Here's how to get the most from your ginger while staying safe in the kitchen.
One of the first lessons you’ll learn in culinary school — before the flames are lit, before the knives are sharpened, before any food touches a cutting board — is the importance of safety. Spatial awareness is key. Understanding how a kitchen functions, how the people within it move, is necessary. So is a healthy respect for your tools, especially anything with a blade. Choosing the right tool for the job helps anyone do it better. Which is why I always pick a spoon instead of a peeler when I’ve got ginger on my cutting board.
Whether you’re cooking up some cozy winter soups, like our Chicken Soup with Ginger and Cilantro or Restorative Ginger and Turmeric Noodle Soup, or rustling up a warming cocktail on a chilly winter night, ginger adds a foundational layer of piquancy, warmth, and peppery sweetness to whatever it touches. It’s at home with alliums and aromatics in curry pastes, and with honey and lemon in soothing sippers. It’s a staple in my weekly shopping list, especially when I’m able to find especially sweet and tender young ginger at farm stands. But peeling it can be a pain.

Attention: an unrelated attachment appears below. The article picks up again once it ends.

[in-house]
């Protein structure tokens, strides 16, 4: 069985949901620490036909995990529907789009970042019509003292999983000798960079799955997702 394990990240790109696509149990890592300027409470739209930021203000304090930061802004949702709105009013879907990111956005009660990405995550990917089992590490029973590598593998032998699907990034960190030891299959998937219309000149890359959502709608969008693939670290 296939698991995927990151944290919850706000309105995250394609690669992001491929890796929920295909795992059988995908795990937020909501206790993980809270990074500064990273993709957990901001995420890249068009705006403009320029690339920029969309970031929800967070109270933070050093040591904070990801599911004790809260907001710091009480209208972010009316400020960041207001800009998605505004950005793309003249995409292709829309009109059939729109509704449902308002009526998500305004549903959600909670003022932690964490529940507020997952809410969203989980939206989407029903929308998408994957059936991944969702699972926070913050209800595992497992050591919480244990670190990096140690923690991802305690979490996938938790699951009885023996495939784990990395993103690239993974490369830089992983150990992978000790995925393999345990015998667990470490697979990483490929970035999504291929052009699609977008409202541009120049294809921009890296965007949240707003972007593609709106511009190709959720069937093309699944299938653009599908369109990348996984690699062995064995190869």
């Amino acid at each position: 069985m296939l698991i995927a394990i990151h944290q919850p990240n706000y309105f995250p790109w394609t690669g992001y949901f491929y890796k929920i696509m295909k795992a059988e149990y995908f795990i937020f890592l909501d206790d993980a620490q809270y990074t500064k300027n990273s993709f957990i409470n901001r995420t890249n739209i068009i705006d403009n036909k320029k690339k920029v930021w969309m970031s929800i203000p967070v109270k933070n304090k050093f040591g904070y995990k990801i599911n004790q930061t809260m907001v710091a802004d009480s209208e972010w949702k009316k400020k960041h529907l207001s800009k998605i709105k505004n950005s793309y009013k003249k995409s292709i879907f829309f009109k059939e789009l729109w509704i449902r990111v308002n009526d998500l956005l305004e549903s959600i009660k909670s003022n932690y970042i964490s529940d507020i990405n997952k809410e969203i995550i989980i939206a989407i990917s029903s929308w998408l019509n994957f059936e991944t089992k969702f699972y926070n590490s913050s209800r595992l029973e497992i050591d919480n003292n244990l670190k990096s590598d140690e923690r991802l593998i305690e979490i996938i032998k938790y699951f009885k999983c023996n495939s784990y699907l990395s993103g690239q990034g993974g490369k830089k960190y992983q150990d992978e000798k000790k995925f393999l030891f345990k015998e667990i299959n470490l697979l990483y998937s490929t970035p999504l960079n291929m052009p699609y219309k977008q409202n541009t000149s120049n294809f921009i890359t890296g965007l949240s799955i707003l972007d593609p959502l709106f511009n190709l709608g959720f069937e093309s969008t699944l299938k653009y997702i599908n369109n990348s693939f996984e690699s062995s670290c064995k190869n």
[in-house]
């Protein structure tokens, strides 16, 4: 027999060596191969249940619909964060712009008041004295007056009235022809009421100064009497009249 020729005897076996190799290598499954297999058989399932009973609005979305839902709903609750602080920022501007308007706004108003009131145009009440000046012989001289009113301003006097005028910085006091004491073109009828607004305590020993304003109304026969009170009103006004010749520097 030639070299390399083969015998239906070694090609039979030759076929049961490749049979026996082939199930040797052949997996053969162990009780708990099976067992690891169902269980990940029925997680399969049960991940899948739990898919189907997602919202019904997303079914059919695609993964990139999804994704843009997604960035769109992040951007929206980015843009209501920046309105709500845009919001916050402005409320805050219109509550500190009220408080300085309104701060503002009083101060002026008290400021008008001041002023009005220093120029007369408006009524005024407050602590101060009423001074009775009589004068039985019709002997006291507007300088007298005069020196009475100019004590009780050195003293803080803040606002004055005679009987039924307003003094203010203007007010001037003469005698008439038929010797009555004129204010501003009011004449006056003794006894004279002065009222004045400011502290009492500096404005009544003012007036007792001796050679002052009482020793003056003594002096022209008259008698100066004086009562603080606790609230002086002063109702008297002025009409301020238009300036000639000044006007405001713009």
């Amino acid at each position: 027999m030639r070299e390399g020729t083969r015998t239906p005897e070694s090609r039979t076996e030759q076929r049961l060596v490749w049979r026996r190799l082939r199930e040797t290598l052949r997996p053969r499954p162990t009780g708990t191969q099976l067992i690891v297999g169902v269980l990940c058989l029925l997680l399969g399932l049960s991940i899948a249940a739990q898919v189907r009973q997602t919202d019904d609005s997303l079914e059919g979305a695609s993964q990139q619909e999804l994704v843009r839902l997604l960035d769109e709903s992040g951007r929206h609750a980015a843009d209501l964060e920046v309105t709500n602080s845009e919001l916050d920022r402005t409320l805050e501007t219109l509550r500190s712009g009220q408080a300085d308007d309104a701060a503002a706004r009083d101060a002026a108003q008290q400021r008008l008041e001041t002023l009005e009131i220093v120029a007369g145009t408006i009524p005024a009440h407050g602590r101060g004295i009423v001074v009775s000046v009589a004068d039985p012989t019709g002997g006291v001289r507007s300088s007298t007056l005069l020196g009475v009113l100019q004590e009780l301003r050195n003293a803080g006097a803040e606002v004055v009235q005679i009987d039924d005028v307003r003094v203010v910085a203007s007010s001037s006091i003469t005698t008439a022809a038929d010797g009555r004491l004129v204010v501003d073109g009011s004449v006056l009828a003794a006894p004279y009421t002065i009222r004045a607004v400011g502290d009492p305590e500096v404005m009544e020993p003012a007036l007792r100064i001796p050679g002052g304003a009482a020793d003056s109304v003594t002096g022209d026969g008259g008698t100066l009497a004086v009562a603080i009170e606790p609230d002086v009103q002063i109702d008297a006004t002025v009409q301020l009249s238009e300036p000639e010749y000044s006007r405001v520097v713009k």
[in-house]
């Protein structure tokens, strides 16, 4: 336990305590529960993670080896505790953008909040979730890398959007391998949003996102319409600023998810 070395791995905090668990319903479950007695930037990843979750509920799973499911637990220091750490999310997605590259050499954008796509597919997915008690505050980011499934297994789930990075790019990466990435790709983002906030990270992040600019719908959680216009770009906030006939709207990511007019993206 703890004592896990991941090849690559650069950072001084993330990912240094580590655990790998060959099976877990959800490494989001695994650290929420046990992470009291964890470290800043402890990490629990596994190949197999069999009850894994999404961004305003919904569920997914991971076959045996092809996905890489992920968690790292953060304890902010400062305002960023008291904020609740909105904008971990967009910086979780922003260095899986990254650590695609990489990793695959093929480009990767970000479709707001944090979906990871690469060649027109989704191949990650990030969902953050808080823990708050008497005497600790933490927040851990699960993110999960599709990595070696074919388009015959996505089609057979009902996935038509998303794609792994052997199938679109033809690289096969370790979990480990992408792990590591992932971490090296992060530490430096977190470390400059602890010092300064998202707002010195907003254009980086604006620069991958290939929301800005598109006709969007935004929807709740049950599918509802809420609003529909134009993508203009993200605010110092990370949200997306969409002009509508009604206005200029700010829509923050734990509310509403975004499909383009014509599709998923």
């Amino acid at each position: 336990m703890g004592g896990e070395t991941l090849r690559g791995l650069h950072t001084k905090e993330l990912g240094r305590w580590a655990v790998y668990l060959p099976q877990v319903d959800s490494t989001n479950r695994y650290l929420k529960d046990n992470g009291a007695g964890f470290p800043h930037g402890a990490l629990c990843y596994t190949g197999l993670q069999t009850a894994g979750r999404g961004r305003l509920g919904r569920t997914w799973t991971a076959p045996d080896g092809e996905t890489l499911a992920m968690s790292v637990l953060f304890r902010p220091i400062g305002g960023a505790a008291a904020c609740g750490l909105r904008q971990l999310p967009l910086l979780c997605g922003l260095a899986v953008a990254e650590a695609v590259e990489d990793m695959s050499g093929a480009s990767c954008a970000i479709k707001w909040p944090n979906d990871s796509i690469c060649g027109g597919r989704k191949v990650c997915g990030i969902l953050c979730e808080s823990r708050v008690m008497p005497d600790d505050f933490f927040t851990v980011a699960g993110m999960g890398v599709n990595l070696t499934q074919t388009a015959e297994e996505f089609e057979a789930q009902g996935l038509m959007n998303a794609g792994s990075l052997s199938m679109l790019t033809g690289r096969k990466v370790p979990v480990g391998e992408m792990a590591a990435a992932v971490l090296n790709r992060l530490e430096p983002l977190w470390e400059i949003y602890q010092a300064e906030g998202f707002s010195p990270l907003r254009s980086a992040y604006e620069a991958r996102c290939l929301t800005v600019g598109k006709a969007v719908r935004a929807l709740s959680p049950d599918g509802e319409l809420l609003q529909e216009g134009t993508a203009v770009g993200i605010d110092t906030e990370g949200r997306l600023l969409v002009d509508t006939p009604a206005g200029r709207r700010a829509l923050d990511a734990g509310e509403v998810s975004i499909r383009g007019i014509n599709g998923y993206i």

Some recipes, like this Thai-Inspired Turkey Green Curry, call for minced ginger — in a pinch, you can get away with simply grating the ginger, skin-on, into the aromatics, discarding whatever skins the grater catches. But for a smoother bite, or recipes that call for peeled slices or chunks of the rhizome, turn to a trusty spoon for the safest, easiest, and closest shave. As Anna Theoktisto, one of the lead recipe developers for Food & Wine puts it, points out that using a spoon means there is less of a chance of cutting yourself and is the most effective, noting, “the skin is so thin it comes right off the rhizome.”
So how do you properly peel with a spoon? Instead of trying to shove a peeler in and around the nooks and crannies of a knob of ginger, gently press the edge of a spoon against the skin and pull down. The skin will come right off, without bringing along too much of the rhizome itself. It’s as easy — and safe — as that.